More significantly, though, the synbio field is truly the future of biotech, and represents mind-bogglingly vast possibilities for humanity – along with equally vast moral and ethical quandaries. How much modification is too much? Where’s the line between a fun, harmless GMO like scented moss and something more troubling? And who should be allowed to produce, and sell, and purchase GMO products in the first place?

Orbella Moss: Gizmodo | Business InsiderOrbella Moss
The Glowing Plant project: Kickstarter | Mother Jones | The Verge

NASA’s Cassini probe ends its 20 year journey

The Cassini space probe vaporized early in the morning on Friday, September 15, as it hurled itself into Saturn’s atmosphere and broke apart, losing connection to the NASA team monitoring it. This was as planned, in order to protect planetary system from potentially harmful microbes the probe might carry from Earth.

Still, it was an emotional time for everyone involved, as many have been working with this spacecraft for decades. Launched in 1997, Cassini traveled seven years through and across 2.2 billion miles of space to reach Saturn. It then spent more than a decade whirling around the planet and flying close by the many moons in the system, gathering data and making discoveries that many at NASA never even expected. Perhaps Cassini’s biggest revelation was the fact that Enceladus has a global ocean underneath its crust, one that could be habitable. The vehicle has also taught us much about the unique nature of Titan, showing that the moon has lakes and rivers of methane on its surface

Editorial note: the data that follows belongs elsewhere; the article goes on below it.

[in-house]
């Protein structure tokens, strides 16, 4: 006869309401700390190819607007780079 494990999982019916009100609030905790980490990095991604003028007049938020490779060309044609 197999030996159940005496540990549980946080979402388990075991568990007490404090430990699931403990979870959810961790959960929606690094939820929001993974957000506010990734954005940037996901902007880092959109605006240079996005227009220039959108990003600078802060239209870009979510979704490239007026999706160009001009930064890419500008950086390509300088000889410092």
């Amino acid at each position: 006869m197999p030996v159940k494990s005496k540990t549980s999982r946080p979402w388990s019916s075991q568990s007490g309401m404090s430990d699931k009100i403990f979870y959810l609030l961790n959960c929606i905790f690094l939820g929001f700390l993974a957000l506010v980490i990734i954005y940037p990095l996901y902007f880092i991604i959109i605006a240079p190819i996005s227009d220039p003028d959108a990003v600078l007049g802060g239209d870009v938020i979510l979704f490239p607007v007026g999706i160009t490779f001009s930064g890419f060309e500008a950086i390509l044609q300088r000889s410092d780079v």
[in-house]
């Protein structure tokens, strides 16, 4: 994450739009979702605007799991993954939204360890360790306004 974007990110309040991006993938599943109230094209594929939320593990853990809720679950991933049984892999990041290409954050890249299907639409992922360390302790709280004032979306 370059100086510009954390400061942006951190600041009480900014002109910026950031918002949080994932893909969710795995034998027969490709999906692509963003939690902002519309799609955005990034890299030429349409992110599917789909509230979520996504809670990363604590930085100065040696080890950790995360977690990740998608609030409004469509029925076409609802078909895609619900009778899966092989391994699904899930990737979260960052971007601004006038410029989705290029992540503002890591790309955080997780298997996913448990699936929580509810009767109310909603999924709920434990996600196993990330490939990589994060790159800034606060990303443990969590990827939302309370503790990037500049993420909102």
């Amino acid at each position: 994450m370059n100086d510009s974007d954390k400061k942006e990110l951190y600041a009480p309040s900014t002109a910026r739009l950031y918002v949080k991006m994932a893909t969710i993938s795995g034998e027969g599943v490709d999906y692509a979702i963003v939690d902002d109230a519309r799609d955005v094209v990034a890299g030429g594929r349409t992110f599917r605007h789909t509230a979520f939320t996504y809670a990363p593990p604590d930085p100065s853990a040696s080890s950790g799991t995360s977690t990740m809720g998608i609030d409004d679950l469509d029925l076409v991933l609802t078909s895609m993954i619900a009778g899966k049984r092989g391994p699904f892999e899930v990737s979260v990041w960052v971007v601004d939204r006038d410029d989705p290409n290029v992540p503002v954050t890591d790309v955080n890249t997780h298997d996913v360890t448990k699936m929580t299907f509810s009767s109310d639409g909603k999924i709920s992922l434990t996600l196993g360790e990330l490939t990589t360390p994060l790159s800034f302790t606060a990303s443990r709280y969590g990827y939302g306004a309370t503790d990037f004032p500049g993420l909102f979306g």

Scientists still need to decode the data sent from Cassini, and it could be years before we understand exactly what the probe saw.

Why it’s hot

Even non-scientists are enraptured by the end of Cassini’s journey, getting caught up in the emotion of destroying a probe after 20 years of exploration. Capturing people’s awe at our universe and shared experiences like this is a powerful way to tell a story.

https://www.theverge.com/2017/9/15/16308334/nasa-cassini-spacecraft-saturn-titan-enceladus-dive-destruction

What the eclipse can teach us about science

While people across the country are racing to find safety glasses and make last-minute travel arrangements, scientists are making other preparations. These are just some of the natural phenomena that will tested with the help of this week’s solar eclipse:

Einstein’s theory of relativity

Einstein’s 1915 theory says that massive objects should warp the shape of space itself by a noticeable amount. Something like the Sun should bend the light from the constellations behind it, making the stars look as if they’ve moved over a teeny bit.

 

Learning more about the sun’s corona

The sun’s corona, “the bright, high-energy plasma blasting off the Sun’s surface” is the source of space weather, as well as energy particles that “can cause wild auroras, harm satellites, or potentially even swap votes in voting machines should they hit electronics in the right place.” A special telescope, which blocks out most of the sun for the viewer, is used to observe the corona, but eclipses allow scientists to get more precise images of the corona itself. Scientists will be observing the corona from the ground as well as from hot air balloons.

Plant and animal behavior

Unexpected darkness in a plant or animal’s habitat could allow scientists to study their reactions. Many plants and animals behave differently in the run-up or wake of natural disasters, will they show any new behavior during the eclipse?

The effect on weather in different climate zones

“The eclipse will be passing over several different ecosystems, including forests, farmland, and prairies.” Professional scientists, as well as citizen scientists, are preparing to record the temperature throughout the eclipse in St. Louis and the surrounding area.

Why it’s hot

There’s still much about the world we have yet to learn, and a natural phenomenon like the eclipse gives us a unique perspective to measure and observe. It’s something to be excited about that isn’t horrible!

To see other experiments, and to learn how to set up your own for the eclipse, see the full article at Gizmodo

Augmented reality without glasses

Diagram of artificial lense

Artificial lens diagram via techcrunch.com